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Title: Biofunctionalised electrospun scaffolds for cartilage tissue engineering
Author: Lim, Erh-Hsuin
ISNI:       0000 0004 2707 3752
Awarding Body: Imperial College London
Current Institution: Imperial College London
Date of Award: 2011
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The field of tissue engineering has advanced and evolved to focus on biomimetic strategies to meet the rise in demands of tissue replacements for surgical reconstruction. One of the key strategies focuses on developing growth factor delivery systems, by incorporating growth factors into tissue scaffolds. While growth factors are crucial cell-inducing components, their limitations such as short half-lives and dose related adverse effects remain a challenge. To overcome these challenges, this thesis is focused on the development of a novel biomimetic tissue scaffold concept incorporating cell-mediated activation of growth factors for cartilage regeneration. The latent transforming growth factor-β1 (TGF-β1) was selected as a model latent protein due to its well established effects on cartilage as well as its ubiquity in many other tissue types. The thesis first focused on the development and characterisation of the tissue scaffold. A non-woven fibrous scaffold was fabricated by electrospinning, surface modified using ammonia plasma, followed by scaffold surface biofunctionalisation with the latent TGF-β1. Physiochemical characterisation revealed that: (1) the scaffold architecture closely resembled that of the native cartilage extracellular matrix; (2) the scaffold surface was chemically modified for subsequent biofunctionalisation reaction; and (3) the latent TGF-β1 was incorporated onto the scaffold and the active TGF-β1 was detected upon acid and enzymatic activation. Biological effects of the biofunctionalised scaffold were assessed using human nasal chondrocytes in a serum free environment and compared with conventional TGF-β1 supplementation on non-biofunctionalised scaffolds (as control). The biofunctionalised scaffold group induced a lower cell metabolic activity and significantly higher gene expression of cartilage specific transcription factor Sox9 after 14 days. The second part of the thesis evaluated the chondrogenic efficacy of the biofunctionalised scaffolds, using the aforementioned chondrocytes and human mesenchymal stem cells (MSC), in an in-vivo rat model. Cell-scaffold constructs were implanted into subcutaneous pockets of athymic rats for six weeks. Gene expression and immunohistochemistry showed that the biofunctionalised group induced significant chondrogenic differentiation in chondrocytes and type II collagen production when compared to controls. Interestingly, a converse response was observed in MSC where the control group induced relatively higher chondrogenic potentials that the biofunctionalised group. This thesis demonstrates that the latent TGF-β1 biofunctionalised scaffolds induced chondrocytic differentiation in chondrocytes and more importantly the proof of concept of cell-mediated activation of growth factors as a novel approach for functional tissue regeneration.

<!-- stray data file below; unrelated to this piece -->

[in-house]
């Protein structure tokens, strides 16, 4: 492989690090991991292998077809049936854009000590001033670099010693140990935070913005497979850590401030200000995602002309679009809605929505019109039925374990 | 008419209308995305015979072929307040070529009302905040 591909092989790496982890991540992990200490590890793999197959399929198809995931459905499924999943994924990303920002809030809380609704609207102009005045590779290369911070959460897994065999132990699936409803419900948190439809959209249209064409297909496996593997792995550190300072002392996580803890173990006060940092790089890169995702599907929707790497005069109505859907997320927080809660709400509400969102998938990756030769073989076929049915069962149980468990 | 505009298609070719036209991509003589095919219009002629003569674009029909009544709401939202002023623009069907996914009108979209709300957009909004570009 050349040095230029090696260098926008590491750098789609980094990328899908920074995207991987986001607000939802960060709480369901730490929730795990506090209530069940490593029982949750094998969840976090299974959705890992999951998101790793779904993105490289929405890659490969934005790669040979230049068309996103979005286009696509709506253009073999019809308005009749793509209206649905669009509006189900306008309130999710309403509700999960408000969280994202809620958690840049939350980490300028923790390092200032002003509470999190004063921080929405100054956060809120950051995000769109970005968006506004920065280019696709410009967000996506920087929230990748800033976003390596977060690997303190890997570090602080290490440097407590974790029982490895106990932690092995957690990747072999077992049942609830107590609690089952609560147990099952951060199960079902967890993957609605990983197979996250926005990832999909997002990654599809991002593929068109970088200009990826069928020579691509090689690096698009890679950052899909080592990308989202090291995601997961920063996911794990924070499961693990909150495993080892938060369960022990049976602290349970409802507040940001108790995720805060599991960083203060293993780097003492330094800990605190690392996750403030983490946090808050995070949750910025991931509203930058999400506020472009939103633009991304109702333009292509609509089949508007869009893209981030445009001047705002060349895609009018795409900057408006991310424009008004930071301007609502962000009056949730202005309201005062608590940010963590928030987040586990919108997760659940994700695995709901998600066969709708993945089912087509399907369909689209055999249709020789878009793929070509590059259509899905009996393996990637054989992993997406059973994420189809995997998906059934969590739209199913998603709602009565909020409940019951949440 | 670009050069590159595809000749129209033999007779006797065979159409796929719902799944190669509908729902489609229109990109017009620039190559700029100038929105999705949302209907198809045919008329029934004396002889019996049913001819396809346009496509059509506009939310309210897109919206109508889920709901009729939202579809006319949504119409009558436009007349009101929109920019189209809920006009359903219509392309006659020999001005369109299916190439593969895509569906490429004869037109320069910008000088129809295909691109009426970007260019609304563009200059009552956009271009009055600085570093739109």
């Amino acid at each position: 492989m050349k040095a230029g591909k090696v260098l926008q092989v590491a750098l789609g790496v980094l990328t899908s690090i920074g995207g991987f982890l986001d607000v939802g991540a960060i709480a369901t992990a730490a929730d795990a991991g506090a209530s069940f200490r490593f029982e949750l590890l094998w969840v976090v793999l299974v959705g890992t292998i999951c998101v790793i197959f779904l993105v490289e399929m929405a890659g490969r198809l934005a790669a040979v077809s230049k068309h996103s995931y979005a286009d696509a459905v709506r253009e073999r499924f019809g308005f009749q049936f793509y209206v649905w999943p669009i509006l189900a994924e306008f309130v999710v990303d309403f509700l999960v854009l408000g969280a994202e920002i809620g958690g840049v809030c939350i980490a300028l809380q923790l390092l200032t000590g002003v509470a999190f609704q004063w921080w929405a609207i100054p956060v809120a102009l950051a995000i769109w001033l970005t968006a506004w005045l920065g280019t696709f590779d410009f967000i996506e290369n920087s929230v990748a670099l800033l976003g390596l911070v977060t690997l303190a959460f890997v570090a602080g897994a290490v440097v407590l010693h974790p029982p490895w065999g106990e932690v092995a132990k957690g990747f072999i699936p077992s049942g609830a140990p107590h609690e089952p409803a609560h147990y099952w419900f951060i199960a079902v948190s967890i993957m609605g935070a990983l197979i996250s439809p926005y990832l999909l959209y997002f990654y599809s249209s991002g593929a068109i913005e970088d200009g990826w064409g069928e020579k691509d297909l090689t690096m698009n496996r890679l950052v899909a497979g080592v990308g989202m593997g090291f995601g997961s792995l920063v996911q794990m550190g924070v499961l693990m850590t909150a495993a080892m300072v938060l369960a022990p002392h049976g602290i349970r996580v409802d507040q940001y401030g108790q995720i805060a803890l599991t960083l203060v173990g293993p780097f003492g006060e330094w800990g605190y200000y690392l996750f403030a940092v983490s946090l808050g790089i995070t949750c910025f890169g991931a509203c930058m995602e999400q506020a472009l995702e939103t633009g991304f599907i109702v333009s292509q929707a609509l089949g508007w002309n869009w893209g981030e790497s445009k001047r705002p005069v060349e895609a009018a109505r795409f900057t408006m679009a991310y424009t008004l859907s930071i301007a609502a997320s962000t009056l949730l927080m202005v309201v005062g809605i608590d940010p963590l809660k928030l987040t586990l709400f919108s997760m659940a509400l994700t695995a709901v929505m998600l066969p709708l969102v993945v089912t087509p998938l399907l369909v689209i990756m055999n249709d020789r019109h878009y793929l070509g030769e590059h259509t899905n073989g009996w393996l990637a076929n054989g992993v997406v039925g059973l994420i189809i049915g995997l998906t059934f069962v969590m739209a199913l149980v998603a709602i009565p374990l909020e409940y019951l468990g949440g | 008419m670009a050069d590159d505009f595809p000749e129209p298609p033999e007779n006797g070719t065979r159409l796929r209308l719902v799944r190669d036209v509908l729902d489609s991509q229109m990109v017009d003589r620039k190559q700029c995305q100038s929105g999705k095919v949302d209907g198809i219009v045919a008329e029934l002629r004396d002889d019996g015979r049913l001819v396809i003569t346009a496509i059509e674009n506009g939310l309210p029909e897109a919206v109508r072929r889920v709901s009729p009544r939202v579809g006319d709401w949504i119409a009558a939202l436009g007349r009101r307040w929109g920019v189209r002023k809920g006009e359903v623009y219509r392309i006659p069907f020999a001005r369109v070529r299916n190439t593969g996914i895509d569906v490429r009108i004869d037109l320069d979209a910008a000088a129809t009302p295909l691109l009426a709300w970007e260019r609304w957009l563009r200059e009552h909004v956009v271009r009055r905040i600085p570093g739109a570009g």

Supervisor: Stevens, Molly ; Myers, Simon Sponsor: Healing Foundation ; BAPRAS
Qualification Name: Thesis (Ph.D.) Qualification Level: Doctoral